That's why we follow these very, very tight steps just to double-check we're in the right place. So if you're not there yet, do not do this step until you have all the previous steps. So let's scroll down to PermitRootLogin, and we're just gonna edit that file to say no.

No There's a lot of other fun we can have in here, we can enforce passwords ssh keys, you need to have passwords, we can disable them, we can change our port, we can do lots of things. But again, don't mess around in here too much unless you know what you're doing, you can put yourself in a corner very quickly.

So we're gonna escape. We're gonna write quit. But that's not it. Anytime we change a config for a daemon, a daemon is an process. It's not reading the config file. It only reads it once at runtime and then it keeps it in memory. So we need to restart the ssh process.

So we can say sudo service sshd restart, all right. Hopefully you didn't get kicked out at this point. If you had kicked out, something bad happened and I don't know. All right, a quick tip if you ever, I'm tired of suing everything I really wanna be root. If you say sudo-i, you can jump back to root.

So the user is always there, root is always there. You can't get rid of it, obviously. But we don't operate as root most of the time or actually any of the time. There are some cases where do you wanna do is when you're tired of suing, but I really don't recommend it.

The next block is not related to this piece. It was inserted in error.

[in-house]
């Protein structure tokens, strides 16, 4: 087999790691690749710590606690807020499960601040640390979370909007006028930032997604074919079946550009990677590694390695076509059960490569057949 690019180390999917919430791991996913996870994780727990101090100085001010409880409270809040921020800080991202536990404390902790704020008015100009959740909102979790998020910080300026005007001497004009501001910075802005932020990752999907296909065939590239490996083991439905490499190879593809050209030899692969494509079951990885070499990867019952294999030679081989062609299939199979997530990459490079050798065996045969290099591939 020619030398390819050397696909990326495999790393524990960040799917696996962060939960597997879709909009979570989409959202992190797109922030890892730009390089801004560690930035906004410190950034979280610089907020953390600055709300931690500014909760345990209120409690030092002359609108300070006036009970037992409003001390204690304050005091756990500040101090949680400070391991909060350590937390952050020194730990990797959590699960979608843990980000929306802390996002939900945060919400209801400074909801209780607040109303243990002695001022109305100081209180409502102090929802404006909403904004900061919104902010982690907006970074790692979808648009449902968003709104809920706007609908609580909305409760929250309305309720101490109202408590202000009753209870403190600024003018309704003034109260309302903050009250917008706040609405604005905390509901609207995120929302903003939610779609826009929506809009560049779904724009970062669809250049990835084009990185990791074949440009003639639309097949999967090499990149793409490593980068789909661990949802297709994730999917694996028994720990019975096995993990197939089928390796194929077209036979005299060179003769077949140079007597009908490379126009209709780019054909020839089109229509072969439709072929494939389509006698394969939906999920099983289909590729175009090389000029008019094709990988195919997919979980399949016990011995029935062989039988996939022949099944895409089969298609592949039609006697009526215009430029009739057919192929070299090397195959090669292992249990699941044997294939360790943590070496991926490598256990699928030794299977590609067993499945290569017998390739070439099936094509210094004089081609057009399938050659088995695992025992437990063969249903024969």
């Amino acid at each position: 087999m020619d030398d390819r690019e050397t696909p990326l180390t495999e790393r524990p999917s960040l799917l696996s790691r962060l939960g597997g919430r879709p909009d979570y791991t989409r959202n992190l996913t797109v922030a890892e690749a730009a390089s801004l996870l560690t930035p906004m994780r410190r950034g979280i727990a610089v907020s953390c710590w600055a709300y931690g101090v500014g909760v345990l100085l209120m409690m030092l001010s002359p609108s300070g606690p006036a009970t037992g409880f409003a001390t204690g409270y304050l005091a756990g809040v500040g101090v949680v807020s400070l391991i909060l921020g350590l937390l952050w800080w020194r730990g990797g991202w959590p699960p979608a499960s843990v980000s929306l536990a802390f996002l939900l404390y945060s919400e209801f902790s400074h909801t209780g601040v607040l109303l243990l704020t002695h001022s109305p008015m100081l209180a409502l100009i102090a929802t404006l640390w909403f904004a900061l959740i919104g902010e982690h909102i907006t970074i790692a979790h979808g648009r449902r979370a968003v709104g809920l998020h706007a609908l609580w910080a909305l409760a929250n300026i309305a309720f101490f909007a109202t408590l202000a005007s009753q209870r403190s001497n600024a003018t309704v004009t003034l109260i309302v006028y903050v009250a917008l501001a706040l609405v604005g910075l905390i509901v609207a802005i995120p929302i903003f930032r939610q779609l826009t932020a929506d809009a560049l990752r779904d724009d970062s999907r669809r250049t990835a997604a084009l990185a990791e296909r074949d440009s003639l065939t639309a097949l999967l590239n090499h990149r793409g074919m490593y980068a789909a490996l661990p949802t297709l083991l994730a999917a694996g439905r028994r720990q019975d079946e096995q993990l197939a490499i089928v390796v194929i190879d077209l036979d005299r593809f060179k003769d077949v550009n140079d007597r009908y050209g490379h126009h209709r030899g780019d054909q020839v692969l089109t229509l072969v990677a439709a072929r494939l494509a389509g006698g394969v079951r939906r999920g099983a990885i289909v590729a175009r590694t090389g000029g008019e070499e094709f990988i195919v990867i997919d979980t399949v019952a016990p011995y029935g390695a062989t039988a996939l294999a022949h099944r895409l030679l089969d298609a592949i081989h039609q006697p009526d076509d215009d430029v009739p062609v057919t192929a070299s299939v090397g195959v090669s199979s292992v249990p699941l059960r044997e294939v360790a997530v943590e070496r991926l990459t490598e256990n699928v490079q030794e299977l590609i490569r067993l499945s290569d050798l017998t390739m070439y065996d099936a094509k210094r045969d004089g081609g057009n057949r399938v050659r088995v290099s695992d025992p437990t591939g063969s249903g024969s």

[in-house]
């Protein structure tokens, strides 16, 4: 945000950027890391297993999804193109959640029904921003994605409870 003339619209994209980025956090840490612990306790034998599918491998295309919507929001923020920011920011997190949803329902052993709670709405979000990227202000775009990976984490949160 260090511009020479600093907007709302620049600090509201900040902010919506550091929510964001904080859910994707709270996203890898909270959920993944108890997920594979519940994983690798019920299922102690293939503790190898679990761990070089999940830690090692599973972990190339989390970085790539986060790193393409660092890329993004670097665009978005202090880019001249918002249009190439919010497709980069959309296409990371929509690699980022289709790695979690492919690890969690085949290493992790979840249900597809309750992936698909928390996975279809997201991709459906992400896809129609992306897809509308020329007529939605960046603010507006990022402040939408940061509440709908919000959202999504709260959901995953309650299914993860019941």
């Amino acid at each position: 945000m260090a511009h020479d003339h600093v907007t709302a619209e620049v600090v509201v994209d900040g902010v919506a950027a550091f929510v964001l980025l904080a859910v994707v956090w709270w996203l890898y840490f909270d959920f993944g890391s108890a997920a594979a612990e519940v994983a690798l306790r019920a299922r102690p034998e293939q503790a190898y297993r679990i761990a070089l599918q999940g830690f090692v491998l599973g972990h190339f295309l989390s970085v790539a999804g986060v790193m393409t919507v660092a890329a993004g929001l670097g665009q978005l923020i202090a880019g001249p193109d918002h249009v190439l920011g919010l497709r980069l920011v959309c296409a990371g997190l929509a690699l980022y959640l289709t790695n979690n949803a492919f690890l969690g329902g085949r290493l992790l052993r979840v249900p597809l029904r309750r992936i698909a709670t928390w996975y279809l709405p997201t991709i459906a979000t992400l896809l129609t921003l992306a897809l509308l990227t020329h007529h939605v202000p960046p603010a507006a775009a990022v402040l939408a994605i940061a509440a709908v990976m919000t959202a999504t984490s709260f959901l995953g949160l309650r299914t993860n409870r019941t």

So we'll say exit, we'll jump back out to our original user. And let's just test this out just to be sure that we actually did something. So I'm going to SSH and exit out. I'm going to try to log in as roots, and it should deny me if we did things correctly, which is good.

So I'm going to ssh back in. So if you did something wrong, you can't log in as root and you can't log in as your user, it's okay. Go back through the slides and the steps and just follow the steps again to recreate the server and bring it back up and double check every single line you're doing.

This I will say is the most dangerous part of the course in terms of where things can go pretty wrong for you but we're pretty careful.